Zombie plague analysed by Canadian maths prof
Quarantine, cure no good - violence is only hope
A Canadian infectious-diseases boffin has published an authoritative mathematical model of zombie plagues. He concludes that the only scenario in which our civilisation could survive a zombie outbreak is one in which normal humans react immediately using extreme violence against the undead, without any attempt to cure or quarantine them.
Professor Robert Smith?* of Ottawa Uni is a mathematician specialising in the modelling of infectious diseases such as HIV/AIDS ("I started off in the rectal microbicide team, but then switched to the vaginal team. The jokes were never-ending, I can assure you"). Now he has turned his skills to analysing the fashion in which a zombie plague might affect the human population.
According to Smith?, a major factor restraining normal plagues from utterly devastating humanity is that they tend to kill their victims, after which the sufferers can no longer move about and infect others. This is one reason the frightful Ebola virus has never spread, for instance: it knocks people down and then kills them so fast that they have only a limited chance to pass it on.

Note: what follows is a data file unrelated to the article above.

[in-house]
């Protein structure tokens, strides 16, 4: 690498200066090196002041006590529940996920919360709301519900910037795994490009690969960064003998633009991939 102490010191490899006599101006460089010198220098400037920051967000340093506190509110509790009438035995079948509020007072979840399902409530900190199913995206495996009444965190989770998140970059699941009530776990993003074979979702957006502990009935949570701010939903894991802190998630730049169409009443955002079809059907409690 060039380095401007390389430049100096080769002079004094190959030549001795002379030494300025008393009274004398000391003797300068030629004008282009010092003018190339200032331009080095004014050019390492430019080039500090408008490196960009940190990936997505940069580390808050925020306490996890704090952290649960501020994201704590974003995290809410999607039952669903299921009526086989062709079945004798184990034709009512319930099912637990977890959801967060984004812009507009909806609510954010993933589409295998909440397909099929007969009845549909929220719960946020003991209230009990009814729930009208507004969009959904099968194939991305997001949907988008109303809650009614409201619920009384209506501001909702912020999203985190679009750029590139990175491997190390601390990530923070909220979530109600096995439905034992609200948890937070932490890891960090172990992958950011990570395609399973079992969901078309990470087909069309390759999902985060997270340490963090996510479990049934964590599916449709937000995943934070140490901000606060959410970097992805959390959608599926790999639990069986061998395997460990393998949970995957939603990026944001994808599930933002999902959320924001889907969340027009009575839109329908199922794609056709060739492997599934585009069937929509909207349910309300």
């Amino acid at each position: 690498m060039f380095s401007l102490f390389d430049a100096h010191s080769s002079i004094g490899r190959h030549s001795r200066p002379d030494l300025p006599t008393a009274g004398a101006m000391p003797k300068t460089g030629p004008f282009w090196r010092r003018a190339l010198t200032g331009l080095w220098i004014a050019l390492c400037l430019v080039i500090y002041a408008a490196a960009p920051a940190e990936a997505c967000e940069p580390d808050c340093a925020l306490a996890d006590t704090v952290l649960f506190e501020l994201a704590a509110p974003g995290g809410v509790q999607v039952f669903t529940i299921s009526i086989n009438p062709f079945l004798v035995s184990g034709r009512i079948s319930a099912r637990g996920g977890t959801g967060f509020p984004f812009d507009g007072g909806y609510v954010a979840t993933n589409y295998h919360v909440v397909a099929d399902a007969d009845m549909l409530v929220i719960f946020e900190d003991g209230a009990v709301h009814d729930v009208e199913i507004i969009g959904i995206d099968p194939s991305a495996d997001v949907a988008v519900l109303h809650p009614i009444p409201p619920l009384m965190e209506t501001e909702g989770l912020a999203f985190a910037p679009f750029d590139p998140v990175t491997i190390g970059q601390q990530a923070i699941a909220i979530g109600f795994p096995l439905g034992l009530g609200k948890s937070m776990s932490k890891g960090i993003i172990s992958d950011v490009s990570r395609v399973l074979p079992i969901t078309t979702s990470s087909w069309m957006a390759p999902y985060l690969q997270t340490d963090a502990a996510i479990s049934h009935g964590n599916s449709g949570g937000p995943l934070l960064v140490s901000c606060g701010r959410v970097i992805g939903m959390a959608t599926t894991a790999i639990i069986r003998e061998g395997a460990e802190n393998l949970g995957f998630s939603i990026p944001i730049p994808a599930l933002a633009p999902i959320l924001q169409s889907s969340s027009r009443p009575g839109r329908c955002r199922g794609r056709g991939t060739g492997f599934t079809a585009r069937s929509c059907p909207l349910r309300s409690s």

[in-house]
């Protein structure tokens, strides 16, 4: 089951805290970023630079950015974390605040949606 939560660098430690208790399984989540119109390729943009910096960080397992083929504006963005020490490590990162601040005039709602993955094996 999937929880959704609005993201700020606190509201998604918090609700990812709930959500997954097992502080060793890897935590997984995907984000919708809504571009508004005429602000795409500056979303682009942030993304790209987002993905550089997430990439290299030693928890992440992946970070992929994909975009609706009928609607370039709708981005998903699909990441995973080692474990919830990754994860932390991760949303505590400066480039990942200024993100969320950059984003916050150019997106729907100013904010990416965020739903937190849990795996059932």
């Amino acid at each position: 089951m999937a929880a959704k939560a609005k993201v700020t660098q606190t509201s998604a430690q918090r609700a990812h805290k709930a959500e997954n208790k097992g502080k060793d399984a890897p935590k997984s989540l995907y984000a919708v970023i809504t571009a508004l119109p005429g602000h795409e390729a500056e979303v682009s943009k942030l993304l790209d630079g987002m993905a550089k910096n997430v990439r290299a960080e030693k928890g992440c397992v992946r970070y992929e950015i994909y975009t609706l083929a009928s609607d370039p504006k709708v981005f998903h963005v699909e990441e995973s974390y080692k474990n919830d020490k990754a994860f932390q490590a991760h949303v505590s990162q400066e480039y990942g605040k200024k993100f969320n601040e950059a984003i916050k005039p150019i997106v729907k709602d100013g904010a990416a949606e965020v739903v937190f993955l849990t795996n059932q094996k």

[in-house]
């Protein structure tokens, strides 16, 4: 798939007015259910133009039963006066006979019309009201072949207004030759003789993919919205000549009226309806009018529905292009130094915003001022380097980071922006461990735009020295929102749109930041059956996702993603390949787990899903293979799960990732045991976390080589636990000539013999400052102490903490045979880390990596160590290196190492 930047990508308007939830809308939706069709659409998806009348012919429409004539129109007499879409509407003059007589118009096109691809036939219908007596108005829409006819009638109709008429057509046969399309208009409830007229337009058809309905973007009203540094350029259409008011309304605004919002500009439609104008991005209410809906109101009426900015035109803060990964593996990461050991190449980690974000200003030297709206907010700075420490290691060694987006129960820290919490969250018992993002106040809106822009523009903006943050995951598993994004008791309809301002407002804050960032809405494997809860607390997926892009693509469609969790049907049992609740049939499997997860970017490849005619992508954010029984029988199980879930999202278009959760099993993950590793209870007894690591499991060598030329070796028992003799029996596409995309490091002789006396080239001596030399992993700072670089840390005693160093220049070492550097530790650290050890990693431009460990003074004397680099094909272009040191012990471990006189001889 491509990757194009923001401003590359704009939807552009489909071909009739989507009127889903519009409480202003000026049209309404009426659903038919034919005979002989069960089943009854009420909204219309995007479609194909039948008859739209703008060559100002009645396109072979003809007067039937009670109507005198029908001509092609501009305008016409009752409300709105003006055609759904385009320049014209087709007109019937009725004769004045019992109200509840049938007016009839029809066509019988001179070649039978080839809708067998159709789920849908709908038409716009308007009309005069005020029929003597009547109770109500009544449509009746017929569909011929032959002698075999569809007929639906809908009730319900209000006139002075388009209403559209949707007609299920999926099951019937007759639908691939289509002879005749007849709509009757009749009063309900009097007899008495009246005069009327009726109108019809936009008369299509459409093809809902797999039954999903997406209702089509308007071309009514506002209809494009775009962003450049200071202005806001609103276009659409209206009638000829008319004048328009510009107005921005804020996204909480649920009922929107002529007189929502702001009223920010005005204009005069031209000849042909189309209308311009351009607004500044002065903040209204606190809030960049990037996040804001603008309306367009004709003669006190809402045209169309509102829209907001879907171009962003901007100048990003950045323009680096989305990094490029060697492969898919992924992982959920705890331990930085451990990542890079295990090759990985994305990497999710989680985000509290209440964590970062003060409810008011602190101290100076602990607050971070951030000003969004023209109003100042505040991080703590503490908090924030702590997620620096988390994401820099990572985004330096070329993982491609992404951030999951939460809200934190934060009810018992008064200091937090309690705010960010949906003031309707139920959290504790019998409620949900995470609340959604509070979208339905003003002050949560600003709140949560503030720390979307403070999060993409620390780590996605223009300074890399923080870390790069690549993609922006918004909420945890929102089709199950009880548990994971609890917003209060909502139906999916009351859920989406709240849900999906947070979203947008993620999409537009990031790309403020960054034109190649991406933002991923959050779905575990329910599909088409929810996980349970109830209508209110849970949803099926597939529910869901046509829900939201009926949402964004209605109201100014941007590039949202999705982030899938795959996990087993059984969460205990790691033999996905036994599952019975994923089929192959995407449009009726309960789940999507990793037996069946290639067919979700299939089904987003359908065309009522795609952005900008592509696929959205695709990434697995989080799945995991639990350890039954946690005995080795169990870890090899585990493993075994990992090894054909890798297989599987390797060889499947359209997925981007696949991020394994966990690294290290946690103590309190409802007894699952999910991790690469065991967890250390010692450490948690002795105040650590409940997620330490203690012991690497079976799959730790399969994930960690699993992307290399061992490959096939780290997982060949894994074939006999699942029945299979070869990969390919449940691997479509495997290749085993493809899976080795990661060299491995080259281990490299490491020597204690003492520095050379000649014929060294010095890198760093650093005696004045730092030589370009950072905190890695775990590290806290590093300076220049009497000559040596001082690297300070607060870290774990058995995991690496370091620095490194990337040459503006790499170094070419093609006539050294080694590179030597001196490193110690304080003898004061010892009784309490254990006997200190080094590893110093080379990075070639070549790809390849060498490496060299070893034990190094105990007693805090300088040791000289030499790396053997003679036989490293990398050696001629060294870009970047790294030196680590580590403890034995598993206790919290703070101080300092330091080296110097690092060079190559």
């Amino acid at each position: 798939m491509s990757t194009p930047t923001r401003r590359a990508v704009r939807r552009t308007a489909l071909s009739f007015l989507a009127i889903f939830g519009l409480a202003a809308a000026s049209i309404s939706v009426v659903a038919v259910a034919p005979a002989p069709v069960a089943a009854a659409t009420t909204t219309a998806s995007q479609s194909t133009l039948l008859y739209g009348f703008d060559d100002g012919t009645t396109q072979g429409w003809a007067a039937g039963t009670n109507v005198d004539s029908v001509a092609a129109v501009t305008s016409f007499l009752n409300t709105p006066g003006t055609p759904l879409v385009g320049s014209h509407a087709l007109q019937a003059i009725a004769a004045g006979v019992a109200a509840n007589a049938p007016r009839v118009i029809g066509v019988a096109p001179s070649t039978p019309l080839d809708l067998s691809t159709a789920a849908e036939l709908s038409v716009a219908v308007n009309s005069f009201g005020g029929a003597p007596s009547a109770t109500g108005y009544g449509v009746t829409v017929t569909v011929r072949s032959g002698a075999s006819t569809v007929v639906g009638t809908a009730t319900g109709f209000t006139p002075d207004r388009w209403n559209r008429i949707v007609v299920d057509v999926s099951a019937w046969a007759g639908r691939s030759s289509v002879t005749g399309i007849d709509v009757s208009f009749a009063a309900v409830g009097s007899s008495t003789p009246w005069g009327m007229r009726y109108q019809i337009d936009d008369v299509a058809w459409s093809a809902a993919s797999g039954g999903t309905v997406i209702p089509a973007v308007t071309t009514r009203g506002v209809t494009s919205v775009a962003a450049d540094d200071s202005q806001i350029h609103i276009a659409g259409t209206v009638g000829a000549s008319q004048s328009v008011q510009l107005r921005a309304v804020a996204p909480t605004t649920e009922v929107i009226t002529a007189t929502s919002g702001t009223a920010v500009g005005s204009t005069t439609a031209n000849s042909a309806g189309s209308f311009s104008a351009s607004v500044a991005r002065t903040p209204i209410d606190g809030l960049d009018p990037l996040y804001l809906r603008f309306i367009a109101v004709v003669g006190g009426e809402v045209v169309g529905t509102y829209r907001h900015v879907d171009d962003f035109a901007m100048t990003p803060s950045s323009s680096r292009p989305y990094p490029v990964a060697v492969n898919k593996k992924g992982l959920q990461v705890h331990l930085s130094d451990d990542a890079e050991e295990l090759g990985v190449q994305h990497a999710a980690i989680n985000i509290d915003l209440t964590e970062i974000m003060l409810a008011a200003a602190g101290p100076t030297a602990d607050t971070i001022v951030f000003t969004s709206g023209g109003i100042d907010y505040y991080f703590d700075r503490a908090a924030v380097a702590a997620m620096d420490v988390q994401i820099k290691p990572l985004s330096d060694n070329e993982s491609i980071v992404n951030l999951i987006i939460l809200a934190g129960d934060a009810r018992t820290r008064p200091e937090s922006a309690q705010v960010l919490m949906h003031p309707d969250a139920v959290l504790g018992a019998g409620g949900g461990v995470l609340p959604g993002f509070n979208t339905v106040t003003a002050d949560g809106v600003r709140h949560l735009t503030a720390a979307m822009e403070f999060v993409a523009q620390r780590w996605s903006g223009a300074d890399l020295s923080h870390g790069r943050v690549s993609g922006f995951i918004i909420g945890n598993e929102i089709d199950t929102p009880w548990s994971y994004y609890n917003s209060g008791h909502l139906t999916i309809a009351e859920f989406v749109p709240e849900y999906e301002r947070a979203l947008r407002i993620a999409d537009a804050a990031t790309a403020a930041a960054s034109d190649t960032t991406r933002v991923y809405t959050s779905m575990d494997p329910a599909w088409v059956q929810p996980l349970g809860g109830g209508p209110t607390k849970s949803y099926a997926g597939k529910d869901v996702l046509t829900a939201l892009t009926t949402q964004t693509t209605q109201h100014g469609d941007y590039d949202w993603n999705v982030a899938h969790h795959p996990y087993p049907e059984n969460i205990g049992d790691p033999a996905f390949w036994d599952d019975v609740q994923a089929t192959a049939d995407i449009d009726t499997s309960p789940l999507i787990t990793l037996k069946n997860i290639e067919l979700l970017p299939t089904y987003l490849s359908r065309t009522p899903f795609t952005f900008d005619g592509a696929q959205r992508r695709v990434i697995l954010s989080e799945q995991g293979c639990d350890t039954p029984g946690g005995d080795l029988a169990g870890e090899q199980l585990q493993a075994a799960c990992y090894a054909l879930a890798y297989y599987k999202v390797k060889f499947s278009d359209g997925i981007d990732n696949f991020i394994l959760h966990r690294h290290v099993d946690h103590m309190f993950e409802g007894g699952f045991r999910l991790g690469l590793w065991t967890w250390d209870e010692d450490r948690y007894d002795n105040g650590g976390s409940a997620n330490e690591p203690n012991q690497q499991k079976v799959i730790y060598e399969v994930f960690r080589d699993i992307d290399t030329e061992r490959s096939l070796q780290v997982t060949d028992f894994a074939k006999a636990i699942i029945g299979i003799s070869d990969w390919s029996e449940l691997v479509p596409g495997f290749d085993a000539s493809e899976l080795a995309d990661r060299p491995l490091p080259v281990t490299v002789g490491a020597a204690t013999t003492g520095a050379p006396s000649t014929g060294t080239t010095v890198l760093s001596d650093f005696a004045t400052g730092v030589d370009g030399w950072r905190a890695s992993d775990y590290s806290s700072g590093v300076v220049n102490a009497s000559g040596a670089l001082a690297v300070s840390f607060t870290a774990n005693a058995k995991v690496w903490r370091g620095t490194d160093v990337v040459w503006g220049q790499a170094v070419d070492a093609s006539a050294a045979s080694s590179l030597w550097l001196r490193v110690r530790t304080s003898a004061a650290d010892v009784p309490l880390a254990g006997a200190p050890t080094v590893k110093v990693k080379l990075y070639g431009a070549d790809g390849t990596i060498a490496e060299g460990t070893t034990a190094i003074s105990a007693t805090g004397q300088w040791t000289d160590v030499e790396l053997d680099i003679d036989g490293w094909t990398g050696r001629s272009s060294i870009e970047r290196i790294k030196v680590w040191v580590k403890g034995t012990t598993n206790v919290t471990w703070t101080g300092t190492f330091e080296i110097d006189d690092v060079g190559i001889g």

Not so with zombification. Once someone has died of Z-plague, they remain a mobile carrier. The factors which have prevented humanity being rendered extinct by the Black Death, smallpox, cholera etc don't apply. Smith?'s models assume traditional dull-witted shuffler zombies rather than the nimbler types popular in some recent film offerings, but nonetheless the dynamics of undead contagion remain implacable.
In essence, as soon as there are any zombies in existence, humanity's only chance for survival is to instantly and effectively extirpate them. According to Smith?:
Human-zombie coexistence is impossible... Since all eigenvalues of the doomsday equilibrium are negative, it is asymptotically stable. It follows that, in a short outbreak, zombies will likely infect everyone.